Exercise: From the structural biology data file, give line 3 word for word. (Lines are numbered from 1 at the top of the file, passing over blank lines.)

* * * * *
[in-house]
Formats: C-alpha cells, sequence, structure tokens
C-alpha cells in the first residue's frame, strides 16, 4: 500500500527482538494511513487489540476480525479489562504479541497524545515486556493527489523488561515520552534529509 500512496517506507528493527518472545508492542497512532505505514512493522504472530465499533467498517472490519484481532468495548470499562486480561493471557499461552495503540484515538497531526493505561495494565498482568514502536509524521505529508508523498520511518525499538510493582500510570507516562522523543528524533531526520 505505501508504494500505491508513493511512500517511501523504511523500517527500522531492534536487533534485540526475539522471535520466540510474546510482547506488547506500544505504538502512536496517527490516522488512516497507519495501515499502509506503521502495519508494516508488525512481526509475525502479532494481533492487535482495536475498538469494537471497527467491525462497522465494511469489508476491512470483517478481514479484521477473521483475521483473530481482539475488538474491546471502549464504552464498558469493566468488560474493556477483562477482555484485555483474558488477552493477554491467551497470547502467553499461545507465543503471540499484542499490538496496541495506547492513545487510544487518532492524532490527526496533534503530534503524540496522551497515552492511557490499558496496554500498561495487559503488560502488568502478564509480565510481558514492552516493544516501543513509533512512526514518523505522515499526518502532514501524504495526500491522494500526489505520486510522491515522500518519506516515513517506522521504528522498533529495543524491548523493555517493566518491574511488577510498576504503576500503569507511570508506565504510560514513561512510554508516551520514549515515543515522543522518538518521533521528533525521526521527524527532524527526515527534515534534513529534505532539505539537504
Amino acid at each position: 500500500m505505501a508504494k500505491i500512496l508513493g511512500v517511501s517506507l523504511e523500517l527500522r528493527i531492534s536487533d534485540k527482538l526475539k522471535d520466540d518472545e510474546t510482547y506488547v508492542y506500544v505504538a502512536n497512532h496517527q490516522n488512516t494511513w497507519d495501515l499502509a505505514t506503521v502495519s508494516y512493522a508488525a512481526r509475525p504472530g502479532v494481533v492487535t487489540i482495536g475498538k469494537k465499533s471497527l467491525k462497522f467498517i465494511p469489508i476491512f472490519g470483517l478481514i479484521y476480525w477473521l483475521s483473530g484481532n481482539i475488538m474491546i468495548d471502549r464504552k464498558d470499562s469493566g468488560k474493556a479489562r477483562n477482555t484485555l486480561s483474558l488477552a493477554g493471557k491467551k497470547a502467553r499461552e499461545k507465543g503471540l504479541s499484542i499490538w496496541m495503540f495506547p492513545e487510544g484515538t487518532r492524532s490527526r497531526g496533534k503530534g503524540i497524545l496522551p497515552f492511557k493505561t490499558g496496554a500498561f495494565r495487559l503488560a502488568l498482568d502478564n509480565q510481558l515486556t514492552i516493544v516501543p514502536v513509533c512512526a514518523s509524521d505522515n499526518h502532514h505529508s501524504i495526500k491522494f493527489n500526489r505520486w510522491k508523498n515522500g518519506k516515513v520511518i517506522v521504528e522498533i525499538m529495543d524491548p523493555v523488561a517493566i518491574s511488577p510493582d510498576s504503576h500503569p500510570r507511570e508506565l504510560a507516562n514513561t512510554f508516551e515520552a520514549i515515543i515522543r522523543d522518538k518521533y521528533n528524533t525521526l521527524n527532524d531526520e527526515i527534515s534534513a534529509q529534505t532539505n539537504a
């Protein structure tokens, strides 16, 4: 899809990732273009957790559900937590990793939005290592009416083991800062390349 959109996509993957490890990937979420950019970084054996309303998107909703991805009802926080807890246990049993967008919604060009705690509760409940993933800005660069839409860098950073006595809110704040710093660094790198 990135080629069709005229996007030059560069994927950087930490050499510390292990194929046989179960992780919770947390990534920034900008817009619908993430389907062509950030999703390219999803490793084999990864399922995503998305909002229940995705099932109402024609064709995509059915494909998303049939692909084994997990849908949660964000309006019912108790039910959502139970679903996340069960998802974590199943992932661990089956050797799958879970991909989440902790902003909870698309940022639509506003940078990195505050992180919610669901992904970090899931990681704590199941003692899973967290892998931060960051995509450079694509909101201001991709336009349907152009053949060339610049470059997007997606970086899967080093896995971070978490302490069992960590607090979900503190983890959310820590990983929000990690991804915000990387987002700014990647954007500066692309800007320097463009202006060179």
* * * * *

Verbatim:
C-alpha cells in the first residue's frame, strides 16, 4: 500500500527482538494511513487489540476480525479489562504479541497524545515486556493527489523488561515520552534529509 500512496517506507528493527518472545508492542497512532505505514512493522504472530465499533467498517472490519484481532468495548470499562486480561493471557499461552495503540484515538497531526493505561495494565498482568514502536509524521505529508508523498520511518525499538510493582500510570507516562522523543528524533531526520 505505501508504494500505491508513493511512500517511501523504511523500517527500522531492534536487533534485540526475539522471535520466540510474546510482547506488547506500544505504538502512536496517527490516522488512516497507519495501515499502509506503521502495519508494516508488525512481526509475525502479532494481533492487535482495536475498538469494537471497527467491525462497522465494511469489508476491512470483517478481514479484521477473521483475521483473530481482539475488538474491546471502549464504552464498558469493566468488560474493556477483562477482555484485555483474558488477552493477554491467551497470547502467553499461545507465543503471540499484542499490538496496541495506547492513545487510544487518532492524532490527526496533534503530534503524540496522551497515552492511557490499558496496554500498561495487559503488560502488568502478564509480565510481558514492552516493544516501543513509533512512526514518523505522515499526518502532514501524504495526500491522494500526489505520486510522491515522500518519506516515513517506522521504528522498533529495543524491548523493555517493566518491574511488577510498576504503576500503569507511570508506565504510560514513561512510554508516551520514549515515543515522543522518538518521533521528533525521526521527524527532524527526515527534515534534513529534505532539505539537504